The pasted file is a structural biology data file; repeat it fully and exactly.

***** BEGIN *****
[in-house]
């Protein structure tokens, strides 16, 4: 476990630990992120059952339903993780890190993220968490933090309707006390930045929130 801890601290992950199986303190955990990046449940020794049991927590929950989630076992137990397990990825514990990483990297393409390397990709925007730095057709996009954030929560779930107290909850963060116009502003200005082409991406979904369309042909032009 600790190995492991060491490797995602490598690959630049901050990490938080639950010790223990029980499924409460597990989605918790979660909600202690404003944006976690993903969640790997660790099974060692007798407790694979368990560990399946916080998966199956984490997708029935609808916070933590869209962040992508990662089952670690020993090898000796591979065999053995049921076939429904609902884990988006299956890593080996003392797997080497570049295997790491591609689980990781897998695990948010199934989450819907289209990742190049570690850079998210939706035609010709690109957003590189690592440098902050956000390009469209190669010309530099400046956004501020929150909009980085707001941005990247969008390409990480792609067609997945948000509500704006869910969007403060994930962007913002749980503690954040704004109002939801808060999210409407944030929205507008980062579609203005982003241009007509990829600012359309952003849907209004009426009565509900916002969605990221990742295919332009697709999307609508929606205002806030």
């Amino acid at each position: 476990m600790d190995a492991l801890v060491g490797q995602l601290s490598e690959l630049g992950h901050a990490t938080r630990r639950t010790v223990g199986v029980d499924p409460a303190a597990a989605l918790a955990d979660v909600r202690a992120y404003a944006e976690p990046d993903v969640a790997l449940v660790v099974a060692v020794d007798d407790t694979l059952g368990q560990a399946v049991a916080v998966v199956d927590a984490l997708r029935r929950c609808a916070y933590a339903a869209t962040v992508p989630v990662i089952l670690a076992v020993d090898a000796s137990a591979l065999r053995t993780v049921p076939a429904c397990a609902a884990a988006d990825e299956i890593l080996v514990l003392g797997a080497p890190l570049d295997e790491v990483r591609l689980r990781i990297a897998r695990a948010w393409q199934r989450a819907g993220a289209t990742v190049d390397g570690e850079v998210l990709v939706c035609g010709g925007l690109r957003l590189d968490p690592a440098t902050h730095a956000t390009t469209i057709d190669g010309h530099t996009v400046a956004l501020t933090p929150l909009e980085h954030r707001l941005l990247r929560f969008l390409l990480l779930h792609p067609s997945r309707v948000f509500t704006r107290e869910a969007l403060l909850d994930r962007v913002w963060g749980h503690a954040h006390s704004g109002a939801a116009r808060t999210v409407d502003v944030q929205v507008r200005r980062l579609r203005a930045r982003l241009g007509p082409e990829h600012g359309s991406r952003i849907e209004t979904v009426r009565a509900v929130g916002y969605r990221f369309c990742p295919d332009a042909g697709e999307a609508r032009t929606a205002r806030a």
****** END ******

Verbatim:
[in-house]
């Protein structure tokens, strides 16, 4: 476990630990992120059952339903993780890190993220968490933090309707006390930045929130 801890601290992950199986303190955990990046449940020794049991927590929950989630076992137990397990990825514990990483990297393409390397990709925007730095057709996009954030929560779930107290909850963060116009502003200005082409991406979904369309042909032009 600790190995492991060491490797995602490598690959630049901050990490938080639950010790223990029980499924409460597990989605918790979660909600202690404003944006976690993903969640790997660790099974060692007798407790694979368990560990399946916080998966199956984490997708029935609808916070933590869209962040992508990662089952670690020993090898000796591979065999053995049921076939429904609902884990988006299956890593080996003392797997080497570049295997790491591609689980990781897998695990948010199934989450819907289209990742190049570690850079998210939706035609010709690109957003590189690592440098902050956000390009469209190669010309530099400046956004501020929150909009980085707001941005990247969008390409990480792609067609997945948000509500704006869910969007403060994930962007913002749980503690954040704004109002939801808060999210409407944030929205507008980062579609203005982003241009007509990829600012359309952003849907209004009426009565509900916002969605990221990742295919332009697709999307609508929606205002806030």
């Amino acid at each position: 476990m600790d190995a492991l801890v060491g490797q995602l601290s490598e690959l630049g992950h901050a990490t938080r630990r639950t010790v223990g199986v029980d499924p409460a303190a597990a989605l918790a955990d979660v909600r202690a992120y404003a944006e976690p990046d993903v969640a790997l449940v660790v099974a060692v020794d007798d407790t694979l059952g368990q560990a399946v049991a916080v998966v199956d927590a984490l997708r029935r929950c609808a916070y933590a339903a869209t962040v992508p989630v990662i089952l670690a076992v020993d090898a000796s137990a591979l065999r053995t993780v049921p076939a429904c397990a609902a884990a988006d990825e299956i890593l080996v514990l003392g797997a080497p890190l570049d295997e790491v990483r591609l689980r990781i990297a897998r695990a948010w393409q199934r989450a819907g993220a289209t990742v190049d390397g570690e850079v998210l990709v939706c035609g010709g925007l690109r957003l590189d968490p690592a440098t902050h730095a956000t390009t469209i057709d190669g010309h530099t996009v400046a956004l501020t933090p929150l909009e980085h954030r707001l941005l990247r929560f969008l390409l990480l779930h792609p067609s997945r309707v948000f509500t704006r107290e869910a969007l403060l909850d994930r962007v913002w963060g749980h503690a954040h006390s704004g109002a939801a116009r808060t999210v409407d502003v944030q929205v507008r200005r980062l579609r203005a930045r982003l241009g007509p082409e990829h600012g359309s991406r952003i849907e209004t979904v009426r009565a509900v929130g916002y969605r990221f369309c990742p295919d332009a042909g697709e999307a609508r032009t929606a205002r806030a």